LISNews Netcast Network

LISTen: The LISNews.org Podcast -- Episode #55

This week's episode brings a chat with Cameron Kaiser, the creator of Twitter client ttytter, as well as a piece from The Effing Librarian and a commentary written by the program's engineer.

Links:
Blog entry referenced in the engineer's commentary
The prepared commentary text that was presented
The Twitter client, ttytter
The book by The Effing Librarian
The blog by The Effing Librarian
One book by the podcast production team
Another book by the podcast production team

23:12 minutes (8 MB)
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The LISTen New Year's Day 2009 Special

Welcome to 2009! This special episode features Blake Carver's outlook on 2009. A look at the events calendar is also presented and shows how busy the first couple months may well be.

The next regular episode of LISTen will be posted on or near 5:00 AM Coordinated Universal Time on January 5th.

Links:
LISTen budget needs for 2009
English Internet Regulation Case
openSUSE
Mandriva
Ubuntu
CeBIT
Inauguration Website by District of Columbia municipal government

19:33 minutes (8 MB)
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LISTen: The LISNews.org Podcast -- Episode #54

This week's episode doesn't have a single theme. First up is an interview with John C. Dvorak about a sad situation with Google Docs. Following that is a brief report about the impending demise of podcasts hosted on Podango. After the Podango update a commentary is presented on utterances made by the Secretary of State for Culture, Media, & Sport in the United Kingdom.

Links:
Post referenced in discussion with John C. Dvorak
Mashable on the Podango situation
LISNews post containing multiple links to stories on the situation the commentary references
Direct link to the Christmas Special if you missed it

19:52 minutes (8 MB)
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The LISTen Christmas Special

No spoilers.

7:17 minutes (8 MB)
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LISTen: The LISNews.org Podcast -- Episode #53

One could blame it on the holidays. One might blame it on the news being slow. In the end, this episode is a brief one. Computer complications delayed the post to where it could not post on-time either.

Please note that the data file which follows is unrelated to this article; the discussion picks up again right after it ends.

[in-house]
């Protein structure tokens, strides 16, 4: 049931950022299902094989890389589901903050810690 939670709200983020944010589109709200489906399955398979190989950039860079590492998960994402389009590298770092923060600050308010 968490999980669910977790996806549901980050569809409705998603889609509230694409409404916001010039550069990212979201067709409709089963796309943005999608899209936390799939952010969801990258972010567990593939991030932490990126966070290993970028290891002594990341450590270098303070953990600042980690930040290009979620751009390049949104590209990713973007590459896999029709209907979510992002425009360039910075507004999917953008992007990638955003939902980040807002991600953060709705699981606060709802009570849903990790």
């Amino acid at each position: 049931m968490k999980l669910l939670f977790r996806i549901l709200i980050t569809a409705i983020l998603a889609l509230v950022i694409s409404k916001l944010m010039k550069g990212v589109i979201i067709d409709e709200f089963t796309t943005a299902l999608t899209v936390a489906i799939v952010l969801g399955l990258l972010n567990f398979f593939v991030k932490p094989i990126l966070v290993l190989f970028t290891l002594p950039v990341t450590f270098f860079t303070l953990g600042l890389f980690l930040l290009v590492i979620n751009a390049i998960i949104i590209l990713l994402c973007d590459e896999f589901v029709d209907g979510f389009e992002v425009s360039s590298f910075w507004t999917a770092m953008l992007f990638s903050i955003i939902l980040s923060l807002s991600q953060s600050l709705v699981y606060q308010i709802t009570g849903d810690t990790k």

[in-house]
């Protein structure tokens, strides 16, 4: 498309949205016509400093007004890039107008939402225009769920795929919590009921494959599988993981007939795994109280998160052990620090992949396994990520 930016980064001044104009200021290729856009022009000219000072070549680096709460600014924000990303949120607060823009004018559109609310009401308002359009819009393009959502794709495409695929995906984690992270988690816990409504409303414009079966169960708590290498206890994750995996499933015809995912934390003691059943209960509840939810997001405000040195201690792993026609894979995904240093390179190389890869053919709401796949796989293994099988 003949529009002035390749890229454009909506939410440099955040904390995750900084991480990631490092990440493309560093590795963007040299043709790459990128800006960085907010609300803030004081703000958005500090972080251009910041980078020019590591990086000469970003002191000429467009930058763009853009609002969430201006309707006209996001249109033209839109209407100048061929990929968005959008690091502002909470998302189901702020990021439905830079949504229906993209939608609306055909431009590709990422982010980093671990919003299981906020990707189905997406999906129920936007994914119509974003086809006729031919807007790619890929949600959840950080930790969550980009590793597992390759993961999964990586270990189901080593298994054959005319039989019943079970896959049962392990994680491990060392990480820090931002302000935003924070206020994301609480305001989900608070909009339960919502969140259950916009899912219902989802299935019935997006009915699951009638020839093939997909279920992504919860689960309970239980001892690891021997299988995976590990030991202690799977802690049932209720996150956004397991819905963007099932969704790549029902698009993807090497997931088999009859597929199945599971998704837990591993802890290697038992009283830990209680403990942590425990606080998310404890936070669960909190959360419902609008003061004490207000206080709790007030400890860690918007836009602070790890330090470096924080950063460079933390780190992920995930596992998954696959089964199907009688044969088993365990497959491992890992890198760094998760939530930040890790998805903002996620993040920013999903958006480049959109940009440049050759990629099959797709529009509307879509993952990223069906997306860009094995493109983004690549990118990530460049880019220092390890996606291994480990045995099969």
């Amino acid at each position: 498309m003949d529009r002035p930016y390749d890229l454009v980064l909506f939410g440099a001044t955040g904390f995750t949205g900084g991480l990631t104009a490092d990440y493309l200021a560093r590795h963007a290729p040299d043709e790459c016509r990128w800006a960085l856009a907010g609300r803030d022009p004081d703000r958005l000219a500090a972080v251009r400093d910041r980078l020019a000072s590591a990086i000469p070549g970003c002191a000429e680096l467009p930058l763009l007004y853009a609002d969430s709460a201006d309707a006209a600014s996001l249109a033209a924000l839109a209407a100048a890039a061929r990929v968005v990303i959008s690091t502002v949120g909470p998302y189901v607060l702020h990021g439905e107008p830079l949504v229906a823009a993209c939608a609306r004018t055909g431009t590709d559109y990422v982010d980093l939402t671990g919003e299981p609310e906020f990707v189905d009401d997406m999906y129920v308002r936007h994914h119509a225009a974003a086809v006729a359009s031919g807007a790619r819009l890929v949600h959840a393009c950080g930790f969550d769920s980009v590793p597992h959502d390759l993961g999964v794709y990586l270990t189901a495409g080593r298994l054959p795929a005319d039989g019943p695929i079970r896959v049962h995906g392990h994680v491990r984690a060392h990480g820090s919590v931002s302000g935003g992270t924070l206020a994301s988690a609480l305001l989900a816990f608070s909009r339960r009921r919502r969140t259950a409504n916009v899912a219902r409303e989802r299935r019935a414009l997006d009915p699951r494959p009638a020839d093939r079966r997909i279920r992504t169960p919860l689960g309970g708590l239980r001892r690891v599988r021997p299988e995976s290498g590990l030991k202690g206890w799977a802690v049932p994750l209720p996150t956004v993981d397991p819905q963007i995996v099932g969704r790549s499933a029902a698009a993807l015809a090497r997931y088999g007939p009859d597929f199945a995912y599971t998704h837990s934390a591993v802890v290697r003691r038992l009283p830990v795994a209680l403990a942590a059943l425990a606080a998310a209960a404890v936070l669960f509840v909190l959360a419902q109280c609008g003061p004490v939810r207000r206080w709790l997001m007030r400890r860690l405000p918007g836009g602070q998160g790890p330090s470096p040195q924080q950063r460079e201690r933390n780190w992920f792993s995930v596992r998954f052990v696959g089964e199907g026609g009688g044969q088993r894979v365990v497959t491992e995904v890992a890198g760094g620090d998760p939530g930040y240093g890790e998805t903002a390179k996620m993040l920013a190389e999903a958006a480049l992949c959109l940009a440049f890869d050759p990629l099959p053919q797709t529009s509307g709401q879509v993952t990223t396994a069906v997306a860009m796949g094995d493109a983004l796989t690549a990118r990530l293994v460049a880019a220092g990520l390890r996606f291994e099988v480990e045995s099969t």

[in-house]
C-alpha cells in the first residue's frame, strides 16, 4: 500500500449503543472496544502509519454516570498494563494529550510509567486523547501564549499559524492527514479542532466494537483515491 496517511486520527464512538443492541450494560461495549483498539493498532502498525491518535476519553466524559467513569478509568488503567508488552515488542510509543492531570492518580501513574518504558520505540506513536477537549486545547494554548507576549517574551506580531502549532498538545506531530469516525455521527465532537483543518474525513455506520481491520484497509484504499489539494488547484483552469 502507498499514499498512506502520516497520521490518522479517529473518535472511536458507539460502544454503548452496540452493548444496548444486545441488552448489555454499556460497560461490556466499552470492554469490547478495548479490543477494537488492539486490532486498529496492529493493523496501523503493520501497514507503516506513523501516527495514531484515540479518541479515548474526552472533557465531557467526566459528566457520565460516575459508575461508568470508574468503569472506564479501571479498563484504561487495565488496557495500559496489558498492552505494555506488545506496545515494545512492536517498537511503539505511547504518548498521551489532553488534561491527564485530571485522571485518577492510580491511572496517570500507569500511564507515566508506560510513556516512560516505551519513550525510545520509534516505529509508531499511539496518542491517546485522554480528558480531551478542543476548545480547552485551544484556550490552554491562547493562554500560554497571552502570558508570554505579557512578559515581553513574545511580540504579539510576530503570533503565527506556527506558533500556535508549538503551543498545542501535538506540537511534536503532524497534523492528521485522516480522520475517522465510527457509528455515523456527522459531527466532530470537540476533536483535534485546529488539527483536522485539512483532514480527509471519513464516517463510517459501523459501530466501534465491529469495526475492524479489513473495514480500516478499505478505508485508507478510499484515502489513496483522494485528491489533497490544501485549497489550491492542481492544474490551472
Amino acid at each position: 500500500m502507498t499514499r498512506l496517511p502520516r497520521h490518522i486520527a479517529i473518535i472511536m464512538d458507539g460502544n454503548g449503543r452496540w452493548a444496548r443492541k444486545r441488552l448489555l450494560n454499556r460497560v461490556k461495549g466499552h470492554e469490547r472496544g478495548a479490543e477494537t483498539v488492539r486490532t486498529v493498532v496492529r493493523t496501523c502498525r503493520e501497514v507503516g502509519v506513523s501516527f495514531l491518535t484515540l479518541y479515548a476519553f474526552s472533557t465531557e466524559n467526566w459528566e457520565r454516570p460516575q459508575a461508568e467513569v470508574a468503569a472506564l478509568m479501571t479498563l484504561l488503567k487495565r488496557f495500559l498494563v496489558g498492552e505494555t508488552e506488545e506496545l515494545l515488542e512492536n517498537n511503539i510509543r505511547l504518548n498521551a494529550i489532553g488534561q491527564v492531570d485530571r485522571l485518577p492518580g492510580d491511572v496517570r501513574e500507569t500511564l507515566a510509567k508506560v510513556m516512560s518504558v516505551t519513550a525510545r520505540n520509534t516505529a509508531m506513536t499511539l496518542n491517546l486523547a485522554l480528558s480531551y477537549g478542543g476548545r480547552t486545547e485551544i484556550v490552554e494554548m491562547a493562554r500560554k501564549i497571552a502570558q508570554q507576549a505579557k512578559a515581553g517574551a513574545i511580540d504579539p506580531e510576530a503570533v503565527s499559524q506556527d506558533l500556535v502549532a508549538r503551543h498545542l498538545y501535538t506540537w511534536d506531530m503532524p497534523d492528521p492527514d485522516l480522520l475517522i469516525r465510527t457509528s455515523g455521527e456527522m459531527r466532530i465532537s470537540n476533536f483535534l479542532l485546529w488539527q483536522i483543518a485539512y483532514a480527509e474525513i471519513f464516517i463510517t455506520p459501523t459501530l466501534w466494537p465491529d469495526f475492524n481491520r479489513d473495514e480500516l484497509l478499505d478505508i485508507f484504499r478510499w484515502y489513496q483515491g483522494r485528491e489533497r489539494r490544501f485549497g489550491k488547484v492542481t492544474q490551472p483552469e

The episode begins with a recap of the top ten stories of the past week at LISNews. Following that the sixteenth installment of Tech for Techies is presented discussing some recent remarks by the Vice Chairman of the Joint Chiefs of Staff and the Secretary of Homeland Security as they might relate to libraries. A review of openSUSE 11.1, which is available for purchase as well as download, is then given. Wrapping up the episode included a note that a Christmas special may or may not happen. Decisions have not been taken yet on that.

There will be an episode released at the usual time on December 29th. It should be remembered that CNET as well as the TWiT Network will not have podcasts coming out at that time with current coverage as they are on holiday breaks. A LISTen special for New Year's Eve is under discussion as to its specifics. Further details will be announced once they are available.

12:01 minutes (8 MB)
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LISTen: The LISNews.org Podcast -- Episode #52

This week's late episode brings interviews concerning technology. The first interview was with Jerry Bell of Cytec Corporation about PodboxxTV. The second is with the CEO of Mahalo, Jason Calacanis, about the newly launched Mahalo Answers. The zeitgeist round up is not repeated in this bit of audio but can be found here.

Barring further complications the next episode of LISTen will be released on or near 0500 UTC on December 22nd.

29:35 minutes (8 MB)
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How do you access LISNews?